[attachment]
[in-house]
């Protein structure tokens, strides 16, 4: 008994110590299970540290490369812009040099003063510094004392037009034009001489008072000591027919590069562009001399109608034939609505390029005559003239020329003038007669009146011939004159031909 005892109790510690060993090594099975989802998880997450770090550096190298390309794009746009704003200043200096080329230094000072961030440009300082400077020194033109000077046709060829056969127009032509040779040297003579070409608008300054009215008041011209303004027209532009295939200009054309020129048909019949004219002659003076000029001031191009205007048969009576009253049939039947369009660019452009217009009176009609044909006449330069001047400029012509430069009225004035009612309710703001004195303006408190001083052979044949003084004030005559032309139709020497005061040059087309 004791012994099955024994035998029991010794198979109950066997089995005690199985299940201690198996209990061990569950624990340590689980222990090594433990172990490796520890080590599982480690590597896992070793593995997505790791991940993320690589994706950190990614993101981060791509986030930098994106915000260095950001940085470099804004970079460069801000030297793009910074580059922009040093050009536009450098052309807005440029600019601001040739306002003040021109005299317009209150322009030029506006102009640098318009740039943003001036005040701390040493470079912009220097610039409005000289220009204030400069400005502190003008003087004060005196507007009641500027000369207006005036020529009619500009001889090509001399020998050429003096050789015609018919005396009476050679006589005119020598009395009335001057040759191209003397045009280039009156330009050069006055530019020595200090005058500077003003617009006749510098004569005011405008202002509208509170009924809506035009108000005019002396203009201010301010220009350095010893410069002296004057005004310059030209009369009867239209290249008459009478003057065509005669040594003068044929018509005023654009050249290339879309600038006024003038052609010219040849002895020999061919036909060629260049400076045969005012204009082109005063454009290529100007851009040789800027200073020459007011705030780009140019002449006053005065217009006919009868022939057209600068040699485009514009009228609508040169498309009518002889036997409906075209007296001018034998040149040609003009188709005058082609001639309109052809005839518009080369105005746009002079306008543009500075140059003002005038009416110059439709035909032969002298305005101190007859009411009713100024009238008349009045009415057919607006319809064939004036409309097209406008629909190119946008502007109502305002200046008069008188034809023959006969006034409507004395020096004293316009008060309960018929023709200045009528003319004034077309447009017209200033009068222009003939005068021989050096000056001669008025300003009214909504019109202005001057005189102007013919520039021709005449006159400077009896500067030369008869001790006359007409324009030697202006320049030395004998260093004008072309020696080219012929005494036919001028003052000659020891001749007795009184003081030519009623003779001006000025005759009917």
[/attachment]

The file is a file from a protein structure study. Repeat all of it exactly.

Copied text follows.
[in-house]
């Protein structure tokens, strides 16, 4: 008994110590299970540290490369812009040099003063510094004392037009034009001489008072000591027919590069562009001399109608034939609505390029005559003239020329003038007669009146011939004159031909 005892109790510690060993090594099975989802998880997450770090550096190298390309794009746009704003200043200096080329230094000072961030440009300082400077020194033109000077046709060829056969127009032509040779040297003579070409608008300054009215008041011209303004027209532009295939200009054309020129048909019949004219002659003076000029001031191009205007048969009576009253049939039947369009660019452009217009009176009609044909006449330069001047400029012509430069009225004035009612309710703001004195303006408190001083052979044949003084004030005559032309139709020497005061040059087309 004791012994099955024994035998029991010794198979109950066997089995005690199985299940201690198996209990061990569950624990340590689980222990090594433990172990490796520890080590599982480690590597896992070793593995997505790791991940993320690589994706950190990614993101981060791509986030930098994106915000260095950001940085470099804004970079460069801000030297793009910074580059922009040093050009536009450098052309807005440029600019601001040739306002003040021109005299317009209150322009030029506006102009640098318009740039943003001036005040701390040493470079912009220097610039409005000289220009204030400069400005502190003008003087004060005196507007009641500027000369207006005036020529009619500009001889090509001399020998050429003096050789015609018919005396009476050679006589005119020598009395009335001057040759191209003397045009280039009156330009050069006055530019020595200090005058500077003003617009006749510098004569005011405008202002509208509170009924809506035009108000005019002396203009201010301010220009350095010893410069002296004057005004310059030209009369009867239209290249008459009478003057065509005669040594003068044929018509005023654009050249290339879309600038006024003038052609010219040849002895020999061919036909060629260049400076045969005012204009082109005063454009290529100007851009040789800027200073020459007011705030780009140019002449006053005065217009006919009868022939057209600068040699485009514009009228609508040169498309009518002889036997409906075209007296001018034998040149040609003009188709005058082609001639309109052809005839518009080369105005746009002079306008543009500075140059003002005038009416110059439709035909032969002298305005101190007859009411009713100024009238008349009045009415057919607006319809064939004036409309097209406008629909190119946008502007109502305002200046008069008188034809023959006969006034409507004395020096004293316009008060309960018929023709200045009528003319004034077309447009017209200033009068222009003939005068021989050096000056001669008025300003009214909504019109202005001057005189102007013919520039021709005449006159400077009896500067030369008869001790006359007409324009030697202006320049030395004998260093004008072309020696080219012929005494036919001028003052000659020891001749007795009184003081030519009623003779001006000025005759009917």